William Sargant was a British psychiatrist best remembered for promoting treatments such as psychosurgery, deep sleep treatment, electroconvulsive therapy and insulin shock therapy. Sargant worked in some capacity for MI5 (and possibly MI6), and corresponded with the infamous psychiatrist Ewen Cameron (who was performing MKULTRA research in Canada). While he reputedly wanted the British government to distance itself from the CIA project (he called it “blacker than black”), he remained committed to the principle of mind control, and allegedly became the link between British Intelligence and MKULTRA. Besides his affiliations with the Tavistock Institute, there is also a curious overlap with the world of Fabianism, leftist movements, and progressive creative circles. In 1954, a convalescing Sargant was completing his book Battle for the Mind in Majorca, and had Robert Graves on hand to help him edit it. Robert Graves is the famous poet, novelist and critic who is as responsible as Joseph Campbell for reintroducing ancient myths into popular culture (The White Goddess) and popularizing ancient history (I Claudius).
So what’s the connection between a poet-mythologist and the world of social engineering and mind control? The answer I found was surprising because also so familiar: the world of hallucinogens. In 1952, Robert Gordon Wasson (the man who brought the magic mushroom to the west) wrote to Graves asking him about the kind of mushroom which had allegedly been responsible for Claudius’ death. Graves sent Wasson an account of ancient Mexican religious ceremonies that included the ingestion of mushrooms—mushrooms that had “eluded botanists and explorers for nearly five hundred years and, as a result, were generally considered to be mythical.” Graves claimed there was new evidence for their actual existence, but that currently the only thing known about them was that they were referred to as “the flesh of God.” It was allegedly Graves’ tip that sent the Wassons down to Mexico in 1955, where they made the discovery that would help kick start the counterculture by sparking off the “psychedelic revolution.”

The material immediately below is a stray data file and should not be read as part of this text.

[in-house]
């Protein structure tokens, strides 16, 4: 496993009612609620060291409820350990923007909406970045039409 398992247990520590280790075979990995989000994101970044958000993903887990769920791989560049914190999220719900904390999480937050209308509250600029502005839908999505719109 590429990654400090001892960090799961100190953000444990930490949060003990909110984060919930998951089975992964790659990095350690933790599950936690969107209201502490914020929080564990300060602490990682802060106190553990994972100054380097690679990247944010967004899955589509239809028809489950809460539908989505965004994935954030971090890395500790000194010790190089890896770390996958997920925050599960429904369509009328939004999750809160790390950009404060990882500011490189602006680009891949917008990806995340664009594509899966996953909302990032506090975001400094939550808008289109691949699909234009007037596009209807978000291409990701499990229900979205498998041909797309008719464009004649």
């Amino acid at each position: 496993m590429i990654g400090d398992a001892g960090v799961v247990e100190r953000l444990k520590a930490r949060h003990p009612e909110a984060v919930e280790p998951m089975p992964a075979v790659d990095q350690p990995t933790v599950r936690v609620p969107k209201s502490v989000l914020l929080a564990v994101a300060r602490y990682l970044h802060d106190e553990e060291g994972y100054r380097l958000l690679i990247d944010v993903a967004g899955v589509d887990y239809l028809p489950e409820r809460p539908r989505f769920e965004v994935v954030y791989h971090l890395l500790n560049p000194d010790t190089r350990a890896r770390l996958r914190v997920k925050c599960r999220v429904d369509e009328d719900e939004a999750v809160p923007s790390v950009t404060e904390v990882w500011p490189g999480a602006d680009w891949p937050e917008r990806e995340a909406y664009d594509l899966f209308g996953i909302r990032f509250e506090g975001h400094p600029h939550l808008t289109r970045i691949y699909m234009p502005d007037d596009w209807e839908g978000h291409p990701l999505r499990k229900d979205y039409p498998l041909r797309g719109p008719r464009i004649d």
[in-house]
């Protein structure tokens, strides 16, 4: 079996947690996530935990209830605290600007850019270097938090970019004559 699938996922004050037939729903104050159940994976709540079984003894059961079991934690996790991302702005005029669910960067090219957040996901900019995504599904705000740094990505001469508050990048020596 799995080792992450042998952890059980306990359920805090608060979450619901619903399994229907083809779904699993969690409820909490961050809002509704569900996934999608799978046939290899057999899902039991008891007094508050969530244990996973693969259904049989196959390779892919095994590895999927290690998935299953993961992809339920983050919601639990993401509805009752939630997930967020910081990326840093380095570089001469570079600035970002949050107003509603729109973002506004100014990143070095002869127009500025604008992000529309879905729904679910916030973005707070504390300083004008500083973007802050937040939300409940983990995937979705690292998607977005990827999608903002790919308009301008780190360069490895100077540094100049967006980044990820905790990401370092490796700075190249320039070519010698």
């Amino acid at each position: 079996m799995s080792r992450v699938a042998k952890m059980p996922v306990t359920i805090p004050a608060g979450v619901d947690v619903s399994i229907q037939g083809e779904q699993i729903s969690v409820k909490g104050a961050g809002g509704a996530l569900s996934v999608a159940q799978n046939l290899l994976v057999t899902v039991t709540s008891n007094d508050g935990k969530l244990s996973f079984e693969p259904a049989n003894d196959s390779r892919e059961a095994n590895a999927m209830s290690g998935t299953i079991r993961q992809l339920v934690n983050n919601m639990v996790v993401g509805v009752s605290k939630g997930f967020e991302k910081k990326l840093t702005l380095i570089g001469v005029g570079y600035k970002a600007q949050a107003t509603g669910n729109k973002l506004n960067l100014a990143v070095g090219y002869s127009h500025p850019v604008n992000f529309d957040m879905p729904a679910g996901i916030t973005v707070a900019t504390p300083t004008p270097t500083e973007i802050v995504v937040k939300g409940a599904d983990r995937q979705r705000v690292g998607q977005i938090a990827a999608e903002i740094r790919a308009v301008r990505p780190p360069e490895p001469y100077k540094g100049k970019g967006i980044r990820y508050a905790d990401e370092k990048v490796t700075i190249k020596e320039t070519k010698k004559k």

Among the first people to hear of Wasson’s discovery were Graves and his “friend,” William Sargant. A few months after Wasson’s discovery, the CIA were reporting on the work of “an amateur mycologist” and the potential to incorporate his findings into what was then Project Artichoke, soon to be MKULTRA. Small world. (Wasson’s team was then allegedly infiltrated by CIA agent James Moore, before the next trip to Mexico.) As for Wasson being “an amateur mycologist”: maybe so, but he was also vice president of J. P. Morgan at the time, one of the biggest banks in the world, so not exactly an “independent researcher.” To cement Wasson’s finding, Life magazine ran a piece in 1957 called “Seeking the Magic Mushroom.” Life magazine was published by Henry Luce, close friend of CIA-director (and MKULTRA initiator) Allen Dulles. According to Carl Bernstein, in “CIA and the Media,” Luce “readily allowed certain members of his staff to work for the Agency and agreed to provide jobs and credentials for other CIA operatives who lacked journalistic experience.”
In his memoir, author Tom Robbins talks about the impact this article had in “turning on” countless young Americans—himself and Timothy Leary included—all thanks to an English war poet who became famous writing historical novels about ancient Rome! Was it also the CIA who coined the phrase “truth is stranger than fiction”?
For full piece with citations, go here.
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